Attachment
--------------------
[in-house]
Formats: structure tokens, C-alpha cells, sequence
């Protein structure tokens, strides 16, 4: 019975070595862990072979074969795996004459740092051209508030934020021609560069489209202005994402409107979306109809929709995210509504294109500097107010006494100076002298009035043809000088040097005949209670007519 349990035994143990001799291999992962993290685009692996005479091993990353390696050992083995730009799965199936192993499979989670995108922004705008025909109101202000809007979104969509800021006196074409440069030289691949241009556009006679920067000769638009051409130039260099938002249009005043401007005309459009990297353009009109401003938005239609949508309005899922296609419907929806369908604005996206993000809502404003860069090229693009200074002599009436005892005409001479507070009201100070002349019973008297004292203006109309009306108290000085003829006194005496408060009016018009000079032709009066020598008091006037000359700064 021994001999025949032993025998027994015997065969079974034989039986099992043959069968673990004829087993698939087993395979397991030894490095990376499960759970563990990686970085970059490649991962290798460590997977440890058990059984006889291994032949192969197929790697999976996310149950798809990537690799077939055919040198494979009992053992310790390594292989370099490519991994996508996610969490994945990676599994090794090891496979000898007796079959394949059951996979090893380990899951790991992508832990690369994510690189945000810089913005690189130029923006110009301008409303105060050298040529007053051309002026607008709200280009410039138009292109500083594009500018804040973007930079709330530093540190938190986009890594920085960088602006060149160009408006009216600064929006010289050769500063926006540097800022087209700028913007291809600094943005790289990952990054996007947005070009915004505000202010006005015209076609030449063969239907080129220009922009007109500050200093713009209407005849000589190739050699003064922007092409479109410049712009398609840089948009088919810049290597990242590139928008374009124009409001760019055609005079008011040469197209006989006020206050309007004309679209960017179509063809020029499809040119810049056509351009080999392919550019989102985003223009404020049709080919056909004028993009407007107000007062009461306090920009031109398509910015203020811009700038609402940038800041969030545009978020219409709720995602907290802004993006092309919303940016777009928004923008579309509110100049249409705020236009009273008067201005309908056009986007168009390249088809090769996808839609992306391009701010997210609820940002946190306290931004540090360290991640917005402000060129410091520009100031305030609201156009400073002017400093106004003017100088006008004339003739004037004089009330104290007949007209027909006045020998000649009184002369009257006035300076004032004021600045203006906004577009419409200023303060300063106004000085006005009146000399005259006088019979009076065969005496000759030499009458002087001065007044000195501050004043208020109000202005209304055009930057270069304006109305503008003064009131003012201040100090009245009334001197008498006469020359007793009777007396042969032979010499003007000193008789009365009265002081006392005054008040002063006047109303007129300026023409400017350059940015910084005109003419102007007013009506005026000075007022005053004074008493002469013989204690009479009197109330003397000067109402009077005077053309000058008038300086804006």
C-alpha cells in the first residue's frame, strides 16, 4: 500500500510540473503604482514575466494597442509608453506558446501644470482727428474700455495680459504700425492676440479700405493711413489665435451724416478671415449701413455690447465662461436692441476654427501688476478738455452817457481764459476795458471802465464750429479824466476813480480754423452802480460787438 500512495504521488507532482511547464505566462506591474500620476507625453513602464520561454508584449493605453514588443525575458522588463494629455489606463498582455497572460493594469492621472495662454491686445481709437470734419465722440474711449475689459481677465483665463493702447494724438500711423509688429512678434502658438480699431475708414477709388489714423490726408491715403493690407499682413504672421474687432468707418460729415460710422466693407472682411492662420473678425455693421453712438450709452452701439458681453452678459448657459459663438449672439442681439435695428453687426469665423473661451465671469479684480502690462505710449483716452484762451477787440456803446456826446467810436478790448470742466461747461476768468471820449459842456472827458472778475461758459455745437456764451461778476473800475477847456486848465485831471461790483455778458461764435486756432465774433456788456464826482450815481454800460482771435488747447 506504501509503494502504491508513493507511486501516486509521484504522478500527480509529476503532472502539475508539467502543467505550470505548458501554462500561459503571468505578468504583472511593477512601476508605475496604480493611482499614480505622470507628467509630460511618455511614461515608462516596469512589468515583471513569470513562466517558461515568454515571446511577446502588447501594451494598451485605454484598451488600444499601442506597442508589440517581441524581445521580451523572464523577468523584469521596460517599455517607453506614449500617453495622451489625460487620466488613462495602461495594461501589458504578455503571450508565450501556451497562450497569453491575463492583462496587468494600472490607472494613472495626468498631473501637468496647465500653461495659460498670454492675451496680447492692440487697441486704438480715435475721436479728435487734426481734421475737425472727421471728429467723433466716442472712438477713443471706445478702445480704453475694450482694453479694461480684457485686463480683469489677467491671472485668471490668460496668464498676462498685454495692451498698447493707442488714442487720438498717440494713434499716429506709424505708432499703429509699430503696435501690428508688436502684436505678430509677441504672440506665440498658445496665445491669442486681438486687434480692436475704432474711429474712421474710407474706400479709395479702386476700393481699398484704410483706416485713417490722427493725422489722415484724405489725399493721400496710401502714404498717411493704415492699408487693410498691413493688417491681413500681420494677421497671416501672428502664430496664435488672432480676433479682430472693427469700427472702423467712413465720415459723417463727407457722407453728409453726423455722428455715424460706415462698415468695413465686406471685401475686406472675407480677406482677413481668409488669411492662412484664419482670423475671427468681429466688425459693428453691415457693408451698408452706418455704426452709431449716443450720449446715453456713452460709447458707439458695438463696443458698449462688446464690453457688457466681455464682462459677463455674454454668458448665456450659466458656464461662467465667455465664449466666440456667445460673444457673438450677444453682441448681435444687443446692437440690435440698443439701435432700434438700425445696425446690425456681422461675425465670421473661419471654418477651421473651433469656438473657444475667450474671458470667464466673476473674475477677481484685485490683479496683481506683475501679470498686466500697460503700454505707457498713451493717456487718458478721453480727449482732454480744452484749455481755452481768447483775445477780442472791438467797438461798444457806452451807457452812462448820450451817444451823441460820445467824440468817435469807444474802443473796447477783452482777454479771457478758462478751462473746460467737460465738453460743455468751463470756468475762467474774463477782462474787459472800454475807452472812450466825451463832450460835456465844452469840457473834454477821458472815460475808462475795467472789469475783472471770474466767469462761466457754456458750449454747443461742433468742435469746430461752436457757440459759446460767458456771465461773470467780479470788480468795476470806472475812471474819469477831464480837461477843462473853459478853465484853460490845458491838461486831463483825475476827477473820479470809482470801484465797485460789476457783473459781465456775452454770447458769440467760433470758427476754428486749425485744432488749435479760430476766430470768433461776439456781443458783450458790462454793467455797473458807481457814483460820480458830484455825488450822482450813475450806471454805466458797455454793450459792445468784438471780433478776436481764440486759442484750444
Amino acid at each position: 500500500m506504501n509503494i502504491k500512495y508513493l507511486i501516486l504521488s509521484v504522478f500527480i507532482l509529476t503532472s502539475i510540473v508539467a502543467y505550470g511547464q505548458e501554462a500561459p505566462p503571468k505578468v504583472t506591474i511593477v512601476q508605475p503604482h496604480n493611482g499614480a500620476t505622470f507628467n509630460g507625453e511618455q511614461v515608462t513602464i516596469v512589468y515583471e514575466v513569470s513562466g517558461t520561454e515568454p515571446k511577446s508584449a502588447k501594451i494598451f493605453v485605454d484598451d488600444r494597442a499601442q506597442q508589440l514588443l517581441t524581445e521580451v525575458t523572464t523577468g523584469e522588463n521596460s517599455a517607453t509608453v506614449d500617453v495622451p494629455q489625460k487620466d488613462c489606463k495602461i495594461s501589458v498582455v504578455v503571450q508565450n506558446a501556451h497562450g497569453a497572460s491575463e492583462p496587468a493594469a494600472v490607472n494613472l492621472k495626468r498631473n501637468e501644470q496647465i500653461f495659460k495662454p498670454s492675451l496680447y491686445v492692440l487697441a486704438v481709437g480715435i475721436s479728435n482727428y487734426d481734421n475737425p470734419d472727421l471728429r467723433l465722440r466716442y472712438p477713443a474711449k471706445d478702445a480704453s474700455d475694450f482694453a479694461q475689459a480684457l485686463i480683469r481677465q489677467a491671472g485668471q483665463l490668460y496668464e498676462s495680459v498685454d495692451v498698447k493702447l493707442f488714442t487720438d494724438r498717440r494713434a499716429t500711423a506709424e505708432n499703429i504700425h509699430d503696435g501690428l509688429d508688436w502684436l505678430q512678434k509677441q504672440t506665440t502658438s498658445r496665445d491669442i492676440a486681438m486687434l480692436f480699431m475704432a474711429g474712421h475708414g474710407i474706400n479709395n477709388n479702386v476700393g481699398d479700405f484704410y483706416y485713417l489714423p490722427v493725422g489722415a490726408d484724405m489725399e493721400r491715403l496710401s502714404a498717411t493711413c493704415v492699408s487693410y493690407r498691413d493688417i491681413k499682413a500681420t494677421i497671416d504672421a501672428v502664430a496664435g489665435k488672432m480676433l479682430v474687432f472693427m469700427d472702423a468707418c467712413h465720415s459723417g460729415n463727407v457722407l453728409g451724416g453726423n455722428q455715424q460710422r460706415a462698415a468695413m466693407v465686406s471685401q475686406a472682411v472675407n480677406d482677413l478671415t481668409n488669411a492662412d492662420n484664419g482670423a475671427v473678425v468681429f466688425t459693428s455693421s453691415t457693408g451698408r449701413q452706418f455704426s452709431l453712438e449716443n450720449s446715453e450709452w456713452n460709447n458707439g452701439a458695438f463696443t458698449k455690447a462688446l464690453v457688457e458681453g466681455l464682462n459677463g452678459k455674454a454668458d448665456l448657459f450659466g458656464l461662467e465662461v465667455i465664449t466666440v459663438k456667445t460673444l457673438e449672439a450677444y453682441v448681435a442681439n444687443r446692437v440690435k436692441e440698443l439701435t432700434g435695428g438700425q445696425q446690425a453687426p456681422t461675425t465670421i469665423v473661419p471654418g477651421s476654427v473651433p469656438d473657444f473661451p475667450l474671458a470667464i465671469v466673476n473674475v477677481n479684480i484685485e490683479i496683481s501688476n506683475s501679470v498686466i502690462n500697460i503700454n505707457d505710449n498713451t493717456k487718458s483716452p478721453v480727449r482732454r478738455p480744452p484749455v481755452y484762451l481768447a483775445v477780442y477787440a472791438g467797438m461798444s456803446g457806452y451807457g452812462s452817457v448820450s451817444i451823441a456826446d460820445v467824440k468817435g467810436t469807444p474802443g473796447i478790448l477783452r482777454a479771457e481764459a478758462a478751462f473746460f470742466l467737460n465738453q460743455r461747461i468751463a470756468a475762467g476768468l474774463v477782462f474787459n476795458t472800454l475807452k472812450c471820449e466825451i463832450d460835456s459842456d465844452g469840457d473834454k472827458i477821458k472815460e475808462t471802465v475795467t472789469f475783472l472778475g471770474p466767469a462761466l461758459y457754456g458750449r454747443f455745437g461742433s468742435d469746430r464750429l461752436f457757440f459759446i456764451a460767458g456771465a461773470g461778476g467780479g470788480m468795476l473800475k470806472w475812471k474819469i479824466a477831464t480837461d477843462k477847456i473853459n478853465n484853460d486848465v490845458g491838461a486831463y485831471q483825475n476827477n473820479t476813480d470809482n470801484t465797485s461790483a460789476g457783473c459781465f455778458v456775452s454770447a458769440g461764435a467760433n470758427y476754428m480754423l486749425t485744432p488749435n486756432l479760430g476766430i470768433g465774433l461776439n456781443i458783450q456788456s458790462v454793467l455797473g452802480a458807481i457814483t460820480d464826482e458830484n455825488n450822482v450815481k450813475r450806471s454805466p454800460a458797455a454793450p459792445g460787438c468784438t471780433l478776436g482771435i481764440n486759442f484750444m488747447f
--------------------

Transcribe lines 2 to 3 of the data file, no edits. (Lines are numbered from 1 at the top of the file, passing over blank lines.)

Formats: structure tokens, C-alpha cells, sequence
């Protein structure tokens, strides 16, 4: 019975070595862990072979074969795996004459740092051209508030934020021609560069489209202005994402409107979306109809929709995210509504294109500097107010006494100076002298009035043809000088040097005949209670007519 349990035994143990001799291999992962993290685009692996005479091993990353390696050992083995730009799965199936192993499979989670995108922004705008025909109101202000809007979104969509800021006196074409440069030289691949241009556009006679920067000769638009051409130039260099938002249009005043401007005309459009990297353009009109401003938005239609949508309005899922296609419907929806369908604005996206993000809502404003860069090229693009200074002599009436005892005409001479507070009201100070002349019973008297004292203006109309009306108290000085003829006194005496408060009016018009000079032709009066020598008091006037000359700064 021994001999025949032993025998027994015997065969079974034989039986099992043959069968673990004829087993698939087993395979397991030894490095990376499960759970563990990686970085970059490649991962290798460590997977440890058990059984006889291994032949192969197929790697999976996310149950798809990537690799077939055919040198494979009992053992310790390594292989370099490519991994996508996610969490994945990676599994090794090891496979000898007796079959394949059951996979090893380990899951790991992508832990690369994510690189945000810089913005690189130029923006110009301008409303105060050298040529007053051309002026607008709200280009410039138009292109500083594009500018804040973007930079709330530093540190938190986009890594920085960088602006060149160009408006009216600064929006010289050769500063926006540097800022087209700028913007291809600094943005790289990952990054996007947005070009915004505000202010006005015209076609030449063969239907080129220009922009007109500050200093713009209407005849000589190739050699003064922007092409479109410049712009398609840089948009088919810049290597990242590139928008374009124009409001760019055609005079008011040469197209006989006020206050309007004309679209960017179509063809020029499809040119810049056509351009080999392919550019989102985003223009404020049709080919056909004028993009407007107000007062009461306090920009031109398509910015203020811009700038609402940038800041969030545009978020219409709720995602907290802004993006092309919303940016777009928004923008579309509110100049249409705020236009009273008067201005309908056009986007168009390249088809090769996808839609992306391009701010997210609820940002946190306290931004540090360290991640917005402000060129410091520009100031305030609201156009400073002017400093106004003017100088006008004339003739004037004089009330104290007949007209027909006045020998000649009184002369009257006035300076004032004021600045203006906004577009419409200023303060300063106004000085006005009146000399005259006088019979009076065969005496000759030499009458002087001065007044000195501050004043208020109000202005209304055009930057270069304006109305503008003064009131003012201040100090009245009334001197008498006469020359007793009777007396042969032979010499003007000193008789009365009265002081006392005054008040002063006047109303007129300026023409400017350059940015910084005109003419102007007013009506005026000075007022005053004074008493002469013989204690009479009197109330003397000067109402009077005077053309000058008038300086804006």